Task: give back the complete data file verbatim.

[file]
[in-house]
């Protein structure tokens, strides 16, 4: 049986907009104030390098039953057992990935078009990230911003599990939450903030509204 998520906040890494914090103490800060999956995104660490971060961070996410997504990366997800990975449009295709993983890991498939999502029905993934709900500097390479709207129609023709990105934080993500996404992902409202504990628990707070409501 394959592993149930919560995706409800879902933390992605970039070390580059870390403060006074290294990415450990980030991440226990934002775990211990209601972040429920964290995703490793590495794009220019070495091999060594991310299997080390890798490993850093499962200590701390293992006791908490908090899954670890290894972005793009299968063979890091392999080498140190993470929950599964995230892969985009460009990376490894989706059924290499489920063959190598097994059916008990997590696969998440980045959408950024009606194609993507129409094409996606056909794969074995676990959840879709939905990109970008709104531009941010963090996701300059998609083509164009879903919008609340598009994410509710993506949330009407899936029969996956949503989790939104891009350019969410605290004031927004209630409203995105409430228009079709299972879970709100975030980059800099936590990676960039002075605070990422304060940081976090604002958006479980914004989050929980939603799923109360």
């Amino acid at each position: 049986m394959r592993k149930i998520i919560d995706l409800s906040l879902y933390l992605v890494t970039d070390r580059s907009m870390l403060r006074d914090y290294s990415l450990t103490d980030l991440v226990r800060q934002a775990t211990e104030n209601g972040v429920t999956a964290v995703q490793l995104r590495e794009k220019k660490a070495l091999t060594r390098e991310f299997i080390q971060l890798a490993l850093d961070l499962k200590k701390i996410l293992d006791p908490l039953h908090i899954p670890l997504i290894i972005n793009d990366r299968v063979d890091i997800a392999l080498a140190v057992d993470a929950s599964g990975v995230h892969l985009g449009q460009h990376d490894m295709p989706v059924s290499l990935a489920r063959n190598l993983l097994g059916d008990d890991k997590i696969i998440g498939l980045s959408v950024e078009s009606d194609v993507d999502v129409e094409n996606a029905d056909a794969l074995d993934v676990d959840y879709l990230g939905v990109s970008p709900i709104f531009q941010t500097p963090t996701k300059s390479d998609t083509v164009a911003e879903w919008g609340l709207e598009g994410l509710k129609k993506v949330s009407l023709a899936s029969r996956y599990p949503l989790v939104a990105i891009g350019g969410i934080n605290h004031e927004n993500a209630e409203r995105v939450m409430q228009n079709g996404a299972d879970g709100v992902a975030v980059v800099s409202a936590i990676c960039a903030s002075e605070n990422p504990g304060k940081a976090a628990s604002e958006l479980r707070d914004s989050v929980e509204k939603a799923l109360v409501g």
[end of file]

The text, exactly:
[in-house]
């Protein structure tokens, strides 16, 4: 049986907009104030390098039953057992990935078009990230911003599990939450903030509204 998520906040890494914090103490800060999956995104660490971060961070996410997504990366997800990975449009295709993983890991498939999502029905993934709900500097390479709207129609023709990105934080993500996404992902409202504990628990707070409501 394959592993149930919560995706409800879902933390992605970039070390580059870390403060006074290294990415450990980030991440226990934002775990211990209601972040429920964290995703490793590495794009220019070495091999060594991310299997080390890798490993850093499962200590701390293992006791908490908090899954670890290894972005793009299968063979890091392999080498140190993470929950599964995230892969985009460009990376490894989706059924290499489920063959190598097994059916008990997590696969998440980045959408950024009606194609993507129409094409996606056909794969074995676990959840879709939905990109970008709104531009941010963090996701300059998609083509164009879903919008609340598009994410509710993506949330009407899936029969996956949503989790939104891009350019969410605290004031927004209630409203995105409430228009079709299972879970709100975030980059800099936590990676960039002075605070990422304060940081976090604002958006479980914004989050929980939603799923109360």
């Amino acid at each position: 049986m394959r592993k149930i998520i919560d995706l409800s906040l879902y933390l992605v890494t970039d070390r580059s907009m870390l403060r006074d914090y290294s990415l450990t103490d980030l991440v226990r800060q934002a775990t211990e104030n209601g972040v429920t999956a964290v995703q490793l995104r590495e794009k220019k660490a070495l091999t060594r390098e991310f299997i080390q971060l890798a490993l850093d961070l499962k200590k701390i996410l293992d006791p908490l039953h908090i899954p670890l997504i290894i972005n793009d990366r299968v063979d890091i997800a392999l080498a140190v057992d993470a929950s599964g990975v995230h892969l985009g449009q460009h990376d490894m295709p989706v059924s290499l990935a489920r063959n190598l993983l097994g059916d008990d890991k997590i696969i998440g498939l980045s959408v950024e078009s009606d194609v993507d999502v129409e094409n996606a029905d056909a794969l074995d993934v676990d959840y879709l990230g939905v990109s970008p709900i709104f531009q941010t500097p963090t996701k300059s390479d998609t083509v164009a911003e879903w919008g609340l709207e598009g994410l509710k129609k993506v949330s009407l023709a899936s029969r996956y599990p949503l989790v939104a990105i891009g350019g969410i934080n605290h004031e927004n993500a209630e409203r995105v939450m409430q228009n079709g996404a299972d879970g709100v992902a975030v980059v800099s409202a936590i990676c960039a903030s002075e605070n990422p504990g304060k940081a976090a628990s604002e958006l479980r707070d914004s989050v929980e509204k939603a799923l109360v409501g």